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Monitoring of vegetation structure and functioning is critical to modeling terrestrial ecosystems and energy cycles. In particular, leaf area index (LAI) is an important structural property of vegetation used in many land surface vegetation, climate, and crop production models. Canopy structure (LAI, fCover, plant height, and biomass) and biochemical parameters (leaf pigmentation and water content) directly influence the radiative transfer process of sunlight in vegetation, determining the amount of radiation measured by passive sensors in the visible and infrared portions of the electromagnetic spectrum. Optical remote sensing (RS) methods build relationships exploiting in situ measurements and/or as outputs of physical canopy radiative transfer models. The increased availability of passive (radar and LiDAR) RS data has fostered their use in many applications for the analysis of land surface properties and processes, thanks also to their insensitivity to weather conditions and the capability to exploit rich structural and textural information. Data fusion and multi-sensor integration techniques are pressing topics to fully exploit the information conveyed by both optical and microwave bands.

Keywords

conifer forest --- leaf area index --- smartphone-based method --- canopy gap fraction --- terrestrial laser scanning --- forest inventory --- density-based clustering --- forest aboveground biomass --- root biomass --- tree heights --- GLAS --- artificial neural network --- allometric scaling and resource limitation --- structure from motion (SfM) --- 3D point cloud --- remote sensing --- local maxima --- fixed tree window size --- managed temperate coniferous forests --- point cloud --- spectral information --- structure from motion (SfM) --- unmanned aerial vehicle (UAV) --- chlorophyll fluorescence (ChlF) --- drought --- Mediterranean --- photochemical reflectance index (PRI) --- photosynthesis --- R690/R630 --- recovery --- BAAPA --- remote sensing --- household survey --- forest --- farm types --- automated classification --- sampling design --- adaptive threshold --- over and understory cover --- LAI --- leaf area index --- EPIC --- simulation --- satellite --- MODIS --- biomass --- evaluation --- southern U.S. forests --- VIIRS --- leaf area index (LAI) --- Fraction of Photosynthetically Active Radiation absorbed by vegetation (FPAR) --- MODIS --- consistency --- uncertainty --- evaluation --- downscaling --- Pléiades imagery --- unmanned aerial vehicle --- stem volume estimation --- remote sensing --- clumping index --- leaf area index --- trunk --- terrestrial LiDAR --- HemiView --- forest above ground biomass (AGB) --- polarization coherence tomography (PCT) --- P-band PolInSAR --- tomographic profiles --- canopy closure --- global positioning system --- hemispherical sky-oriented photo --- signal attenuation --- geographic information system --- digital aerial photograph --- aboveground biomass --- leaf area index --- photogrammetric point cloud --- recursive feature elimination --- machine-learning --- forest degradation --- multisource remote sensing --- modelling aboveground biomass --- random forest --- Brazilian Amazon --- validation --- phenology --- NDVI --- LAI --- spectral analyses --- European beech --- altitude --- forests biomass --- remote sensing --- REDD+ --- random forest --- Tanzania --- RapidEye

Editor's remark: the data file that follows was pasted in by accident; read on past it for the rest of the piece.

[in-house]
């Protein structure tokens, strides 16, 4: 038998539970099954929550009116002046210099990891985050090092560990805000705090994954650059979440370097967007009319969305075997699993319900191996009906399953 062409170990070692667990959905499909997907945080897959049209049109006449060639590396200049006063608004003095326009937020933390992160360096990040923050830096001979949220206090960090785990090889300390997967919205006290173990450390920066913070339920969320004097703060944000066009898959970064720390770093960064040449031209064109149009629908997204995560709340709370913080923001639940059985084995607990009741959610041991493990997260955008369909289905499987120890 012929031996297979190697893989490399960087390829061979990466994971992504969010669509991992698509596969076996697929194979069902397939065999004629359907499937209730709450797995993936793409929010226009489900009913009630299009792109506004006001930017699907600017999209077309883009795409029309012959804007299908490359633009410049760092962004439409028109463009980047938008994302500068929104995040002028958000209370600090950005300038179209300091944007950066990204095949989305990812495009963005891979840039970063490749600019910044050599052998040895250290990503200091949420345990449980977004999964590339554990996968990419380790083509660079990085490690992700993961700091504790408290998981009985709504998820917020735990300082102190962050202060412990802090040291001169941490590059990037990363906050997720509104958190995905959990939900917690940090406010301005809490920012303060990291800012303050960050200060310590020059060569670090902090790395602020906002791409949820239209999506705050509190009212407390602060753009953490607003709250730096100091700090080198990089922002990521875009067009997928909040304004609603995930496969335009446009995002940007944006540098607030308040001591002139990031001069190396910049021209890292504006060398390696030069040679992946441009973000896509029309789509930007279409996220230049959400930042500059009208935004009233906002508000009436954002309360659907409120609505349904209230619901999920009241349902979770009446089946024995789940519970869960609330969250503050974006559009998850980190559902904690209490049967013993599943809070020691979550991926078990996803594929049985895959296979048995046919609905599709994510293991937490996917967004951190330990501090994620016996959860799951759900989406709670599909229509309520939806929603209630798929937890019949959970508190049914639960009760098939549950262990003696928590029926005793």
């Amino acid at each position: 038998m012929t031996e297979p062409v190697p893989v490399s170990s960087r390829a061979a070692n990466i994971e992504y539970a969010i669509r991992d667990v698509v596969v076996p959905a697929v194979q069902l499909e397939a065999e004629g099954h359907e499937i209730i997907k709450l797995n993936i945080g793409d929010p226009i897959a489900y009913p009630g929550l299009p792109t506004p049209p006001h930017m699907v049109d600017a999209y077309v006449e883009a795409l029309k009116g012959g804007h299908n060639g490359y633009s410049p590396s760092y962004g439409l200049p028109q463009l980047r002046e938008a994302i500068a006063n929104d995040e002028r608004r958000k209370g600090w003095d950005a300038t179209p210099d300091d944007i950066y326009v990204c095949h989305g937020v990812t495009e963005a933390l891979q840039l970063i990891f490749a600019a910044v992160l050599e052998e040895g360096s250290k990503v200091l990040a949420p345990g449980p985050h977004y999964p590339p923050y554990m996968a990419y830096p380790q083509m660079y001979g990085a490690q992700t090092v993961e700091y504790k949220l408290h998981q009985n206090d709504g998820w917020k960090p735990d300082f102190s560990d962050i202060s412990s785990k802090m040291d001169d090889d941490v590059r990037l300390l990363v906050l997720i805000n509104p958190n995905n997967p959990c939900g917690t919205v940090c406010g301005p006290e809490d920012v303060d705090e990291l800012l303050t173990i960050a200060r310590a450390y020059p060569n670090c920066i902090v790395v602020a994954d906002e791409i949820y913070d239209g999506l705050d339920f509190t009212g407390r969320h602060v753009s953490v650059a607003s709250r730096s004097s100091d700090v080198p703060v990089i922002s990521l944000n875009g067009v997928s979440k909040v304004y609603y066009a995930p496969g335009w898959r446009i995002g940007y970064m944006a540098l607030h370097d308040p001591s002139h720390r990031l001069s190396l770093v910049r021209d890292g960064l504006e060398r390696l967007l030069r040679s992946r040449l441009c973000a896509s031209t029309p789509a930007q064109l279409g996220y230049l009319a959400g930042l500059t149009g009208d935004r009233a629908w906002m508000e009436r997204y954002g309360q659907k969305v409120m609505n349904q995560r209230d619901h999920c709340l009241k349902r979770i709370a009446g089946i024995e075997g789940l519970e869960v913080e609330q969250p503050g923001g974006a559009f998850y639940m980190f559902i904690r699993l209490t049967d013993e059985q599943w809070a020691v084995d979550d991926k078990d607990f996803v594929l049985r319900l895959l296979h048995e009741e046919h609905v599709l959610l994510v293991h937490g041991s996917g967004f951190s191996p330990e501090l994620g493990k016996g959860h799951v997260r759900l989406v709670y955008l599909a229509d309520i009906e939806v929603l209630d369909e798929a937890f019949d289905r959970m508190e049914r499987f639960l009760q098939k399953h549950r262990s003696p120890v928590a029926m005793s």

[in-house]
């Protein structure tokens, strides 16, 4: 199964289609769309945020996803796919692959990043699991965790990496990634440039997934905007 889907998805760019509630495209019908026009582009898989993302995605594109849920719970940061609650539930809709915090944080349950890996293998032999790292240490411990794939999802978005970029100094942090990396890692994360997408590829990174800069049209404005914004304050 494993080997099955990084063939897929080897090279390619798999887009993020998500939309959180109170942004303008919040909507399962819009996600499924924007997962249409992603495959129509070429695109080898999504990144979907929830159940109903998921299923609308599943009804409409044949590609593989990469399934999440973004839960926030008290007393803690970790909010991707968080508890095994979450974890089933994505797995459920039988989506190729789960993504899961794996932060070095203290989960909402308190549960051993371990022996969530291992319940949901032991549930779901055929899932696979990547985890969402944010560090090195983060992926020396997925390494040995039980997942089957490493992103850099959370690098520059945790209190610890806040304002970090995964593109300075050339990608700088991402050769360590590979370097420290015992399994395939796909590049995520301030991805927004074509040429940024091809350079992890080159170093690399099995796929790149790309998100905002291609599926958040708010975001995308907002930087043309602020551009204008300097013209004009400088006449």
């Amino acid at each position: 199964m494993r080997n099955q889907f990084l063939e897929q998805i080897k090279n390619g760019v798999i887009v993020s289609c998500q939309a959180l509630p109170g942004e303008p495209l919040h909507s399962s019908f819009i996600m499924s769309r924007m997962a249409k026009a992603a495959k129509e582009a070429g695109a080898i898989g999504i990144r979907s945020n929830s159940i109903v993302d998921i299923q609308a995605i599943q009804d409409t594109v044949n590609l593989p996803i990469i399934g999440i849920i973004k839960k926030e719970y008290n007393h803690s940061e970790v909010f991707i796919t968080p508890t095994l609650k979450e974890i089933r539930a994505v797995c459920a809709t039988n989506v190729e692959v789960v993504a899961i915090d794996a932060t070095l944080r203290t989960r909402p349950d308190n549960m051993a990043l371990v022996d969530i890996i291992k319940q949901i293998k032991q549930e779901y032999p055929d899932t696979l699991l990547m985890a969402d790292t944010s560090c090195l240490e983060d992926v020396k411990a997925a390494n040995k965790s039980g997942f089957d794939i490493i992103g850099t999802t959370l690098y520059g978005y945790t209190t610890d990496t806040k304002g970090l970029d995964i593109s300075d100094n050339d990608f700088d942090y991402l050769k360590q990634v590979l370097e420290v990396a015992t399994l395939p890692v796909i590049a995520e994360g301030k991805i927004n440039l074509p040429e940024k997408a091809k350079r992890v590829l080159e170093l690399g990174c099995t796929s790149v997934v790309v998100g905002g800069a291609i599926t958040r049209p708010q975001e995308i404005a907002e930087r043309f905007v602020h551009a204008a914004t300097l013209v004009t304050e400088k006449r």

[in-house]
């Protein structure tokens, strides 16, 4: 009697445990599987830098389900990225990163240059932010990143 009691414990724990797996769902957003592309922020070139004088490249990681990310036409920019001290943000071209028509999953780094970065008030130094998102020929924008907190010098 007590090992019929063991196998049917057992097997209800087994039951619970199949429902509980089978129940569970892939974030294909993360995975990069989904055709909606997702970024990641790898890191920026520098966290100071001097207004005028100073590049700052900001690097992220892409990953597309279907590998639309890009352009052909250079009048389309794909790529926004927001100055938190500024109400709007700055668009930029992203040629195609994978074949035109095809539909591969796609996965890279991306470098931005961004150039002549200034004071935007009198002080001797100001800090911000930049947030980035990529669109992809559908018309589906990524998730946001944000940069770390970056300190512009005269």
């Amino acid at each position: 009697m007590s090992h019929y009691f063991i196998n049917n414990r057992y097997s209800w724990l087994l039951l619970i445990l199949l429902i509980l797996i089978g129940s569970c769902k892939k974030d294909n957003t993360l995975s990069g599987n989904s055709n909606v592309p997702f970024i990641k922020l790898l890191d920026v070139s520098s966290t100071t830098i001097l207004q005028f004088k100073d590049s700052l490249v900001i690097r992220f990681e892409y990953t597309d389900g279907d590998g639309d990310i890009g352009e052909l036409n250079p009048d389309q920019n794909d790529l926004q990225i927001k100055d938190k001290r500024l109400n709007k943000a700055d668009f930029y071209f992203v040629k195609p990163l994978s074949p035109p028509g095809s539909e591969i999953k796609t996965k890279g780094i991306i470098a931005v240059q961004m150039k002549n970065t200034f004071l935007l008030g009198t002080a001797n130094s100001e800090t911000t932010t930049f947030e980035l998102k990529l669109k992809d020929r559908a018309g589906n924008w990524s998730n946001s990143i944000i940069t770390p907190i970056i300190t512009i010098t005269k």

Sustainable Smart Cities and Smart Villages Research: Rethinking

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ISBN: 9783039282180 9783039282197 Year: Pages: 332 DOI: 10.3390/books978-3-03928-219-7 Language: English
Publisher: MDPI - Multidisciplinary Digital Publishing Institute
Subject: Technology (General) --- General and Civil Engineering
Added to DOAB on : 2020-04-07 23:07:09